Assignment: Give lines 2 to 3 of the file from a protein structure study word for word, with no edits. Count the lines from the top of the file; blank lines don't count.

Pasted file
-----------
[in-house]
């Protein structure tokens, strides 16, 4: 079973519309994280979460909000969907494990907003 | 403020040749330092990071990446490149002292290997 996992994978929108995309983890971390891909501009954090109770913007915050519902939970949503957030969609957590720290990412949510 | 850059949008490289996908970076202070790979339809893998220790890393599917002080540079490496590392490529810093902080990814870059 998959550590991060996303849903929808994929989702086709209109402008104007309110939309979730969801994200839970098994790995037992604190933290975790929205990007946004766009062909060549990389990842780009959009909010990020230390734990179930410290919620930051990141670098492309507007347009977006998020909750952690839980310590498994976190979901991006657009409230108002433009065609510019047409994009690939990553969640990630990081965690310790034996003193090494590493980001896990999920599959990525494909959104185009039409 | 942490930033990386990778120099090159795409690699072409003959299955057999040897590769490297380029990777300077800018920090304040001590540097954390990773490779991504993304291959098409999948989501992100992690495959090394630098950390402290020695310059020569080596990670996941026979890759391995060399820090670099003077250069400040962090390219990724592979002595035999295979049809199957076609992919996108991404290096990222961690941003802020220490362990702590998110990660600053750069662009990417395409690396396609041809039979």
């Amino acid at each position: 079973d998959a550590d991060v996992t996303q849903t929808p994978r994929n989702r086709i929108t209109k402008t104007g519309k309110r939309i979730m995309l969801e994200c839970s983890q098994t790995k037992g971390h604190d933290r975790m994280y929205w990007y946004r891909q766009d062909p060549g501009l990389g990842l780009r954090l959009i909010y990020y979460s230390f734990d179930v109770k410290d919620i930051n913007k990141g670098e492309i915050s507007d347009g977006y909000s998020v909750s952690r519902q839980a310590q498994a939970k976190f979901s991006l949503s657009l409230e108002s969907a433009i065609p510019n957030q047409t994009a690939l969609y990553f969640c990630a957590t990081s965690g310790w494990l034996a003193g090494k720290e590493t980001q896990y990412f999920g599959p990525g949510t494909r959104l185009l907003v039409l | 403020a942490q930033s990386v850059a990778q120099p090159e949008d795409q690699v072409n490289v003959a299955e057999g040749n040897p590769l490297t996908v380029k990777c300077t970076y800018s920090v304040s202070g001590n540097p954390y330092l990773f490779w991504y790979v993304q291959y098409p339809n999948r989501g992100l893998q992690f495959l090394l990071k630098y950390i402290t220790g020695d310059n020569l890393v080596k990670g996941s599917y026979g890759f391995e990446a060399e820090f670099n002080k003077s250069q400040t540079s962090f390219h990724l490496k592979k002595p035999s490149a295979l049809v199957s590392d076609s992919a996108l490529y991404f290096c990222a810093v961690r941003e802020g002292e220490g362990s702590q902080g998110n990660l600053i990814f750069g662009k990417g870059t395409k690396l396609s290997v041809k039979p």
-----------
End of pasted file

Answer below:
């Protein structure tokens, strides 16, 4: 079973519309994280979460909000969907494990907003 | 403020040749330092990071990446490149002292290997 996992994978929108995309983890971390891909501009954090109770913007915050519902939970949503957030969609957590720290990412949510 | 850059949008490289996908970076202070790979339809893998220790890393599917002080540079490496590392490529810093902080990814870059 998959550590991060996303849903929808994929989702086709209109402008104007309110939309979730969801994200839970098994790995037992604190933290975790929205990007946004766009062909060549990389990842780009959009909010990020230390734990179930410290919620930051990141670098492309507007347009977006998020909750952690839980310590498994976190979901991006657009409230108002433009065609510019047409994009690939990553969640990630990081965690310790034996003193090494590493980001896990999920599959990525494909959104185009039409 | 942490930033990386990778120099090159795409690699072409003959299955057999040897590769490297380029990777300077800018920090304040001590540097954390990773490779991504993304291959098409999948989501992100992690495959090394630098950390402290020695310059020569080596990670996941026979890759391995060399820090670099003077250069400040962090390219990724592979002595035999295979049809199957076609992919996108991404290096990222961690941003802020220490362990702590998110990660600053750069662009990417395409690396396609041809039979």
């Amino acid at each position: 079973d998959a550590d991060v996992t996303q849903t929808p994978r994929n989702r086709i929108t209109k402008t104007g519309k309110r939309i979730m995309l969801e994200c839970s983890q098994t790995k037992g971390h604190d933290r975790m994280y929205w990007y946004r891909q766009d062909p060549g501009l990389g990842l780009r954090l959009i909010y990020y979460s230390f734990d179930v109770k410290d919620i930051n913007k990141g670098e492309i915050s507007d347009g977006y909000s998020v909750s952690r519902q839980a310590q498994a939970k976190f979901s991006l949503s657009l409230e108002s969907a433009i065609p510019n957030q047409t994009a690939l969609y990553f969640c990630a957590t990081s965690g310790w494990l034996a003193g090494k720290e590493t980001q896990y990412f999920g599959p990525g949510t494909r959104l185009l907003v039409l | 403020a942490q930033s990386v850059a990778q120099p090159e949008d795409q690699v072409n490289v003959a299955e057999g040749n040897p590769l490297t996908v380029k990777c300077t970076y800018s920090v304040s202070g001590n540097p954390y330092l990773f490779w991504y790979v993304q291959y098409p339809n999948r989501g992100l893998q992690f495959l090394l990071k630098y950390i402290t220790g020695d310059n020569l890393v080596k990670g996941s599917y026979g890759f391995e990446a060399e820090f670099n002080k003077s250069q400040t540079s962090f390219h990724l490496k592979k002595p035999s490149a295979l049809v199957s590392d076609s992919a996108l490529y991404f290096c990222a810093v961690r941003e802020g002292e220490g362990s702590q902080g998110n990660l600053i990814f750069g662009k990417g870059t395409k690396l396609s290997v041809k039979p």